Washington County briefs

July 10, 2008|By JOSHUA BOWMAN

New Planning Commission member appointed

The Washington County Commissioners on Tuesday appointed a new Planning Commission member to replace Bernard L. Moser, who died in April after a battle with lung cancer.

Andrew Bowen will serve the remainder of Moser's term, which ends in June 2010.

Bowen, a Hagerstown resident, has worked since 1993 as the town administrator for Middletown in Frederick County, Md.

He is also a member of the Maryland Rural Water Association, a grant-funded organization that provides training and assistance to small water systems.

Bowen's name was chosen from a pool of general applications for volunteers on county boards and commissions.

Other names in that pool were considered for the position as well, County Commissioner and Planning Commission member James F. Kercheval said Wednesday.


Kercheval said Bowen stood out because of his familiarity, as a town manager, with planning issues.

"He'll be able to hit the ground running," Kercheval said.

Mulch sold out until next spring

Washington County is out of the mulch business until next spring, Solid Waste Director Robert G. Davenport said Wednesday.

The county sells several thousand tons of mulch every year at Forty West Landfill and has already sold out for this year.

Since January, the county has made 1,295 sales, Davenport said.

While the county processes mulch continuously, Davenport said mulch will not be available until next spring because it can take six months to cure mulch.

The price was raised in May from $15 per ton to $25 per ton but is still well below mulch prices in the private sector.

Washington County Commissioners Vice President Terry L. Baker said Tuesday that the low price is drawing commercial customers, who are buying mulch in large quantities from the county.

Baker said the county should consider limiting the amount of mulch that can be bought at one time so mulch will be available for residents.

Davenport said Wednesday that he doesn't think businesses buying mulch is a problem.

Of the 1,295 mulch sales the county has made this year, only 79 were classified as commercial, or larger than 3 tons, Davenport said.

Barr tests chip seal on motorcycle

After hearing enough complaints about the county's new chip seal road repair program, County Commissioners President John F. Barr decided last weekend to test the roads himself.

Barr, an avid motorcyclist, took his bike from Sharpsburg to Sandy Hook on Harpers Ferry Road, one of the dozens of county roads that have recently been chip sealed.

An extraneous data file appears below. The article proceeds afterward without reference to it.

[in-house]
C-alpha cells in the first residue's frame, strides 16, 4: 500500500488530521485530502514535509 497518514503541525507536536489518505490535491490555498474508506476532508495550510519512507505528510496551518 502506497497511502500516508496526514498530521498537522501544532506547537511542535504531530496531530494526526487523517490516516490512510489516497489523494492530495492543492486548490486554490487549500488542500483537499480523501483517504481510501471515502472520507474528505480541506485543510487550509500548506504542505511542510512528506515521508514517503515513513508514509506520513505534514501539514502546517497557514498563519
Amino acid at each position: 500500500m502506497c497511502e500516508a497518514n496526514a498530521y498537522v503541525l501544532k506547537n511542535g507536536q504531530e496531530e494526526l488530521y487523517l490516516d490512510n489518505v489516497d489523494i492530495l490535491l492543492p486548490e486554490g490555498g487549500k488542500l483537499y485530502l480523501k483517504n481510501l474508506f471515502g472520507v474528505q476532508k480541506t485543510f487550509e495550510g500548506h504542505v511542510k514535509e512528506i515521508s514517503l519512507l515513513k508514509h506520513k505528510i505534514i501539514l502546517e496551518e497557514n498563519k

Chip seal is a less expensive alternative to pavement that mixes asphalt and stone.

Many people have complained that the process leaves loose gravel on the roads that make vehicles slide. Some have said chip seal makes the road especially dangerous for motorcycles.

Barr, however, said he disagrees with that assessment.

"I had no problem," said Barr, who traveled several chip-sealed roads on Sunday and Monday. "I think if people just slow down and do the speed limit, they'll be fine."

County accepts state grant for emergency communications center

The Washington County Commissioners on Tuesday voted to accept a $66,891 state grant to help fund a security system, cameras and uninterrupted power supply for the county's emergency communications center.

The grant was awarded by the Emergency Number Systems Board, a division of the Maryland Department of Public Safety and Correctional Services that manages the 911 fee assessed on land-line and mobile connections in Maryland.

The fee in Washington County is $1. Of that, 75 cents is returned to the county to cover operating costs and 25 cents is held in a statewide account for special projects.

Grants approved for sheriff's department

Three state grants totaling $81,233 for the Washington County Sheriff's Department were unanimously approved Tuesday by the Washington County Commissioners.

The grants, awarded by the Governor's Office of Crime Control and Prevention, will pay for a crime analyst to help identify crime trends, civilian personnel to run the county's sex offender registering program and overtime pay for sheriff's deputies to enforce the county's school bus safety laws.

The county will pay $12,121 in benefits for the crime analyst, which will come from unused salaries in the patrol division's fiscal 2009 budget.

Commissioners meet in closed session

The Washington County Commissioners discussed several items in closed session at the end of their meeting Tuesday.

The Maryland Open Meetings Act allows - but does not require - government bodies to meet privately for certain reasons.

The general reasons provided for going into closed session Tuesday were to discuss employee and personnel matters, to consider a business proposal and to hear legal advice.

Commissioners take no action on subdivision proposals

The Washington County Commissioners on Tuesday tabled three school mitigation requests, saying they want more information before voting on the subdivision developers' proposals.

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